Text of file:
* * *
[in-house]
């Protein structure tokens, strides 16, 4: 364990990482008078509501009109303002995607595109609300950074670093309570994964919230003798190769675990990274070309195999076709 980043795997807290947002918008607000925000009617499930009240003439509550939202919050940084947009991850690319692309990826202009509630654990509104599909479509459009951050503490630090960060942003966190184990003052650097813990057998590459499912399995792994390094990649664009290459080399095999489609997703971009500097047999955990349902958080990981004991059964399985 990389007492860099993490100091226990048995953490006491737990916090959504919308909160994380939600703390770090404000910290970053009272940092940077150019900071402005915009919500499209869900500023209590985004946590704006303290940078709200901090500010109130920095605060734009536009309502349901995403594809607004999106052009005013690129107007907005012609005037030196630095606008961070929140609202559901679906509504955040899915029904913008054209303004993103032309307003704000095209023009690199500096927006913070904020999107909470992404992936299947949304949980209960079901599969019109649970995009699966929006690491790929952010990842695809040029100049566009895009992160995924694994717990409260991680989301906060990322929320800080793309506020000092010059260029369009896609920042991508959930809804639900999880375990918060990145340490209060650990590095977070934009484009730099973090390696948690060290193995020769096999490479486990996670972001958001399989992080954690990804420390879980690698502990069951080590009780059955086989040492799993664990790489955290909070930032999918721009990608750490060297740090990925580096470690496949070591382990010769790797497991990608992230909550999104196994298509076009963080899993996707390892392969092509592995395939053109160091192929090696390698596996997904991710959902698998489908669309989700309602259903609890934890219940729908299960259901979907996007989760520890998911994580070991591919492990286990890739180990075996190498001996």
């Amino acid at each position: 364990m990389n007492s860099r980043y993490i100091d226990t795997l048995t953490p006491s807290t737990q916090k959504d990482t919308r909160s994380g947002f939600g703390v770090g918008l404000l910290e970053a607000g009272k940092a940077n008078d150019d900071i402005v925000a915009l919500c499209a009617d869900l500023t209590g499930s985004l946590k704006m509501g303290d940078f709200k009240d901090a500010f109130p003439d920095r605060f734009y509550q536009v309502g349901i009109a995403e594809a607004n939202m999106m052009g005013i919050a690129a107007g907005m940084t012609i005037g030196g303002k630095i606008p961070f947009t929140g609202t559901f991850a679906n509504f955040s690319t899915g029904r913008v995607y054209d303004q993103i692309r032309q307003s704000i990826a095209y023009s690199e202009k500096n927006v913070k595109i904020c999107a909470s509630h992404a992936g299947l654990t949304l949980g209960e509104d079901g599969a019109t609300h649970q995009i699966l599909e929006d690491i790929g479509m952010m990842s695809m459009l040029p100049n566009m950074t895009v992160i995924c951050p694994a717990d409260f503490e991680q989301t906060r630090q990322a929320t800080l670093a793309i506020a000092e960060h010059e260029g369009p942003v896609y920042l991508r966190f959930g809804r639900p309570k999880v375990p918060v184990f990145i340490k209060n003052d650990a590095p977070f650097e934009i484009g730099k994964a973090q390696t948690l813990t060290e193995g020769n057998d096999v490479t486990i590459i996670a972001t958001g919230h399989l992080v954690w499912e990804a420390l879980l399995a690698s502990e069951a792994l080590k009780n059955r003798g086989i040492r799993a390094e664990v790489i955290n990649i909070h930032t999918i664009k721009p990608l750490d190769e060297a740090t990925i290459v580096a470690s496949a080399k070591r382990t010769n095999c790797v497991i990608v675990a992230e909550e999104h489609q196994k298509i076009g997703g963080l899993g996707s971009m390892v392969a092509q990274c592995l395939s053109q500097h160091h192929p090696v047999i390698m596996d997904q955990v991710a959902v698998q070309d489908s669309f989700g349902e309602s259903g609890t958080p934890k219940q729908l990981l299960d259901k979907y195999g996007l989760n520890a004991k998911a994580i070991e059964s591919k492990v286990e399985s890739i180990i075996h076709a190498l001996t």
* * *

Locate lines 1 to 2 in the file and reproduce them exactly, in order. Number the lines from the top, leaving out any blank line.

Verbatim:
[in-house]
């Protein structure tokens, strides 16, 4: 364990990482008078509501009109303002995607595109609300950074670093309570994964919230003798190769675990990274070309195999076709 980043795997807290947002918008607000925000009617499930009240003439509550939202919050940084947009991850690319692309990826202009509630654990509104599909479509459009951050503490630090960060942003966190184990003052650097813990057998590459499912399995792994390094990649664009290459080399095999489609997703971009500097047999955990349902958080990981004991059964399985 990389007492860099993490100091226990048995953490006491737990916090959504919308909160994380939600703390770090404000910290970053009272940092940077150019900071402005915009919500499209869900500023209590985004946590704006303290940078709200901090500010109130920095605060734009536009309502349901995403594809607004999106052009005013690129107007907005012609005037030196630095606008961070929140609202559901679906509504955040899915029904913008054209303004993103032309307003704000095209023009690199500096927006913070904020999107909470992404992936299947949304949980209960079901599969019109649970995009699966929006690491790929952010990842695809040029100049566009895009992160995924694994717990409260991680989301906060990322929320800080793309506020000092010059260029369009896609920042991508959930809804639900999880375990918060990145340490209060650990590095977070934009484009730099973090390696948690060290193995020769096999490479486990996670972001958001399989992080954690990804420390879980690698502990069951080590009780059955086989040492799993664990790489955290909070930032999918721009990608750490060297740090990925580096470690496949070591382990010769790797497991990608992230909550999104196994298509076009963080899993996707390892392969092509592995395939053109160091192929090696390698596996997904991710959902698998489908669309989700309602259903609890934890219940729908299960259901979907996007989760520890998911994580070991591919492990286990890739180990075996190498001996």